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Czartoryski Museum
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Czartoryski Museum
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św. Jana 19
Kraków
Poland

Sr. Contributor

Polish Princess Izabela Czartoryska went from amateur collector to professional overnight by opening her very own museum: The Czartoryski.

Given that some of the Princess's collection supposedly included Shakespeare's chair, chippings off of Romeo and Juliet's graves, and El Cid's ashes (yes, THE Cid), it's easy to picture the nascent Czartoryski as a greatest hits gallery from her giant perfumed hoard. To the left are Japanese bronzes, Etruscan pottery, and Turkish jewelry. To the right, her highness's soiled collection of People Magazine from 1982-1998. I'm hoping to see that tactic on Hoarders soon: "That stays, it's the main attraction in the antiquities wing of my forthcoming museum!" Then they grab up the thing and run out of the room screeching "Forthcoming!"

The current iteration of the Czartoryski occupies a former castle in downtown Krakow. However, this museum has seen more homes than an MTV Cribs marathon. The museum -- collection, curator and all -- has moved across Europe several times. 

For instance, Izabela's grandson, Prince Adam "The Situation" Jerzy, moved the Czartoryski collection to Paris for a spell in the mid-1800s. By Paris, we mean that Prince Adam bought a posh Parisian hotel just to house the museum. Verdict: Baller. By moved, we mean he skipped town with all his shit to avoid a death sentence for supporting an insurrection against the Russian occupation. Verdict: Gangster.

In another instance Prince Adam Ludwik, grandson to Prince "The Situation", was called to serve his country in World War I. His wife Princess Maria Ludwika felt the family museum would be safer in war-torn Germany rather than war-torn Poland. The German government repaid this trust by refusing to give it back to the Czartoriskas and Poland until 1920, two years after the end of the war. This wouldn't be the last time in the 20th century that Germans took a five finger discount with the Czartoryski.

The museum's crown jewel, and Poland's most valuable painting, is Leonardo's Lady with an Ermine. The da Vinci and nearly 1000 other works -- including Raphael's Portrait of a Young Man and a Rembrandt -- were robbed from the museum by Nazis at the dawn of WWII. The Nazis actually put looting the Czartoryski atop their priorities in the aftermath of the invasion. While that's high praise, it probably isn't an endorsement the museum talks about very often.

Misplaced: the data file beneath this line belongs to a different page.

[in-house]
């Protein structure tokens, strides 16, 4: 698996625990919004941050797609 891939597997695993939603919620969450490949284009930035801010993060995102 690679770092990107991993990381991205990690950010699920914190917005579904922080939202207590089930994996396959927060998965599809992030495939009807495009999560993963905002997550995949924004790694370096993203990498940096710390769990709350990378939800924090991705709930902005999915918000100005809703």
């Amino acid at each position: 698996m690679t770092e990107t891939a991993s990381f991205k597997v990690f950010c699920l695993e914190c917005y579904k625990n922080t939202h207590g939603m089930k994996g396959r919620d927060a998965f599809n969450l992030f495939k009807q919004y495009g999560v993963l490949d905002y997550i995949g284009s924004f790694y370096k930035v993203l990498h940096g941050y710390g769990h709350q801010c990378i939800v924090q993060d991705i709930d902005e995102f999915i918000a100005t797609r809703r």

Luckily, The Monuments Men rescued scores of the museum's stolen works. Lady with an Ermine was eventually traced all the way to the Bavarian summer home of the top Nazi in Poland. Other looted works have resurfaced in private collections and at auction houses the world over as recently as 2004. Still, 843 of the poached works remain lost, including Portrait of a Young Man. If only someone would listen to me about age-adjusted photos, we might just bring Young Man home.

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Here is what Wikipedia says about Czartoryski Museum

The Czartoryski Museum and Library (Polish: Muzeum Książąt Czartoryskich w Krakowie [muˈzɛum ˈkɕɔ̃ʐɔnt tʂartɔˈrɨskʲix f kraˈkɔvjɛ]) is a museum located in Kraków, Poland, founded in Puławy in 1796 by Princess Izabela Czartoryska. The Puławy collections were partly destroyed after the November uprising of 1830–1831 and the subsequent confiscation of the Czartoryskis' property by the Russians. Most of the museum holdings, however, were saved and moved to Paris, where they reposed at the Hôtel Lambert. In 1870 Prince Władysław Czartoryski decided to move the collections to Kraków, where they arrived in 1876. The city had been granted a degree of autonomy following the Austro-Hungarian Compromise of 1867.

The most renowned painting on display at the museum was the Lady with an Ermine by Leonardo da Vinci, one of his best-known works. Other highlights of the collection are two works by Rembrandt, several antiquities, including sculptures, Renaissance tapestries as well as decorative arts, and paintings by Hans Holbein, Jacob Jordaens, Luca Giordano, Pieter Brueghel the Younger, Dieric Bouts, Joos van Cleve, Lorenzo Lotto, Lucas Cranach the Younger, Lorenzo Monaco, Andrea Mantegna, Alessandro Magnasco and the Master of the Female Half-Lengths. The museum has been closed since 2010, but it may be reopened in 2019. Some parts of the collection are displayed in other venues.

Check out the full Wikipedia article about Czartoryski Museum.